No Rae, you did not choose the company that would provide protection for you.   Nor did you sign the check paying for the services.  But you had something to do with accepting the services that were being negotiated with you in mind, and on your behalf.   You chose to accept and to use the services of  Guardsman.  Nobody held a gun to your head, or inferred that this was a condition of your employment.  YOU alone also chose not to make your 20-year relationship with Guardsman part of the equation and a deal-breaker.  Yes, the board members inappropriately put the issue on the table, but you lapped it up and kept right on stepping.  You didn’t stop to ask ‘ow it go look?  You just relied on the notion that since the board approved, then nobody could say it was not ok.   At least you couldn’t be accused of using the monies to provide your own security without anybody’s permission.  That would clearly be tiefness bizness.  But what you did was also another kind of tiefness.   The vagueness of the letter from the board also suggests that they don’t know how to say that you are a crook without implicating themselves.  Yes, you’re going down, but you could choose to take them with you.  What a prekkeh!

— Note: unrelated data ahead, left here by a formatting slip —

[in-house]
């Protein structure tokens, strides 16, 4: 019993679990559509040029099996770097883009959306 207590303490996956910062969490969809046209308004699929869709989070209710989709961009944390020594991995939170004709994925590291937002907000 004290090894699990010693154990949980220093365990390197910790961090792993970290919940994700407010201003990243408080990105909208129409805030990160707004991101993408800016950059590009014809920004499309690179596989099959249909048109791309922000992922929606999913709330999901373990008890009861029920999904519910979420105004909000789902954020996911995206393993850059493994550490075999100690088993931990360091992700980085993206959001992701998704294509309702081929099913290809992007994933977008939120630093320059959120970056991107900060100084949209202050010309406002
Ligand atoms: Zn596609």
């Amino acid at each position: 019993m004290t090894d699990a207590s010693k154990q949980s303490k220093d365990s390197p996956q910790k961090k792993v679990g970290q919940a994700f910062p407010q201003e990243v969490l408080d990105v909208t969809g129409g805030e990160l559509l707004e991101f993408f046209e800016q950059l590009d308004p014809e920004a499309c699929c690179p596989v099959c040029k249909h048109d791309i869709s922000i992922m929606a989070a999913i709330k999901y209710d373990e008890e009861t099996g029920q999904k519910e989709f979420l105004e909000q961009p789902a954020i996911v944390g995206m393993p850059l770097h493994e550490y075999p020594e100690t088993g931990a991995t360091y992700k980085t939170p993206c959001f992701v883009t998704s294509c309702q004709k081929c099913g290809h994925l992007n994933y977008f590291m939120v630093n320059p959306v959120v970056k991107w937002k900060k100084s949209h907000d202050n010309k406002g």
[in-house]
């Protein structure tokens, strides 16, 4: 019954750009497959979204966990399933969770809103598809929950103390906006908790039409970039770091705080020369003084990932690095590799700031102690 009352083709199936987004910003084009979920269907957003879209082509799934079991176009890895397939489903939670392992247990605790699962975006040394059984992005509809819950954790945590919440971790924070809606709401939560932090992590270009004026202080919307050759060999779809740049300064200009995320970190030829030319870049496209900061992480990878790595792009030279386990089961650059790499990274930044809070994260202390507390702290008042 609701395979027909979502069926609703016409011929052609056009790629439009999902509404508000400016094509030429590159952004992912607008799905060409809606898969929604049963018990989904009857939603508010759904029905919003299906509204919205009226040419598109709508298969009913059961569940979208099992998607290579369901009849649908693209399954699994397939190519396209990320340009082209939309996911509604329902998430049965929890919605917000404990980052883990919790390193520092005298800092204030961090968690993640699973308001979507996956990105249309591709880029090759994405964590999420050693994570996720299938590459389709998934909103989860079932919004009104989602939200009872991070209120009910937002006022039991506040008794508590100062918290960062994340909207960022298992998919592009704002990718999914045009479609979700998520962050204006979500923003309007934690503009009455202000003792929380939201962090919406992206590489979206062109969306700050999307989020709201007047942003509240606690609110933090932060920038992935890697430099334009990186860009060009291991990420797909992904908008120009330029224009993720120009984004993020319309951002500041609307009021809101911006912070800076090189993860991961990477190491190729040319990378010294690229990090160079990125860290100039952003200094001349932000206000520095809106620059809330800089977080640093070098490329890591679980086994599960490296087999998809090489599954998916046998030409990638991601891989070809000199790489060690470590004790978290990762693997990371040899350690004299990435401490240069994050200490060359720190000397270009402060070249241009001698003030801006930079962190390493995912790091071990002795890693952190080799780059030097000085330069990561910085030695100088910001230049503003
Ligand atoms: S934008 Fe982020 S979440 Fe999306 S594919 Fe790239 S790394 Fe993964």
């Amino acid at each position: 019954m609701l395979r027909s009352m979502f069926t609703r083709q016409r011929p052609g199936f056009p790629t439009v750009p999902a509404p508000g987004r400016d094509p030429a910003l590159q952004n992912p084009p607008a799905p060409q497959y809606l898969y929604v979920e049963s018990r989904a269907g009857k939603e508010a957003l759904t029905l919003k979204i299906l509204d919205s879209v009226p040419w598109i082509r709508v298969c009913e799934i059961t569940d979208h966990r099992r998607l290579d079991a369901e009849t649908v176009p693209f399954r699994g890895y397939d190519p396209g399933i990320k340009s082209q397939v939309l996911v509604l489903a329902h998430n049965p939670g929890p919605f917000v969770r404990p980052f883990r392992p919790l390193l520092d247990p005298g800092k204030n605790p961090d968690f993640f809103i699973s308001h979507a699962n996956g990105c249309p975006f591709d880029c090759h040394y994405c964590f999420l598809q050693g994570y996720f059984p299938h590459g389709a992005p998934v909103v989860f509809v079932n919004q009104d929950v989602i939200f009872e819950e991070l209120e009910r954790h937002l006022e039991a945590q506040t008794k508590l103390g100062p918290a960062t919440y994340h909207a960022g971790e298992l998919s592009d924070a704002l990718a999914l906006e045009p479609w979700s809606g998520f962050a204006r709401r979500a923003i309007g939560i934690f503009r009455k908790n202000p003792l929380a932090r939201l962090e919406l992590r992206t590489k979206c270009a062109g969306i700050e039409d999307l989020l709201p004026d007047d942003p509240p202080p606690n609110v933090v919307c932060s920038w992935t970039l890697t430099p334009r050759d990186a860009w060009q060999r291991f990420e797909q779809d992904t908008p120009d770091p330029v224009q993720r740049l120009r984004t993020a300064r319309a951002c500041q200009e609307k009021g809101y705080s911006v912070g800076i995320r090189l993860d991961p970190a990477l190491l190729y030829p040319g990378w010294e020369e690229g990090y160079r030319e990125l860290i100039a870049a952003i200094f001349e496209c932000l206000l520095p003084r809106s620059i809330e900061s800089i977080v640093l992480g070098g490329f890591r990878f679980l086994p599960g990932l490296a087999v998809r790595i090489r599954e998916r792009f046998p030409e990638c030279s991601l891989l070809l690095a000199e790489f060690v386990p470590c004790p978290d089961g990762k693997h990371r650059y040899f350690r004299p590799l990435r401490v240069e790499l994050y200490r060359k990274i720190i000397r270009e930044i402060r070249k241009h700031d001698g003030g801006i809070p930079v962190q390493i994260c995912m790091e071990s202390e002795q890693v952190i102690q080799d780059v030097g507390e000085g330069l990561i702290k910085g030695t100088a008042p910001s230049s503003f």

Barrett goes on in the memo to detail how, as the take-charge kinda guy he is, he was the one who terminated the security services this month.  I guess he finally figured out that something was not quite right with the arrangement?  Why?  Because it was leaked to the media.  How long did it take him?  Over two months?  I guess we should be glad that it wasn’t five years before we even found out.   Even so, nice job, Tyrone Reid!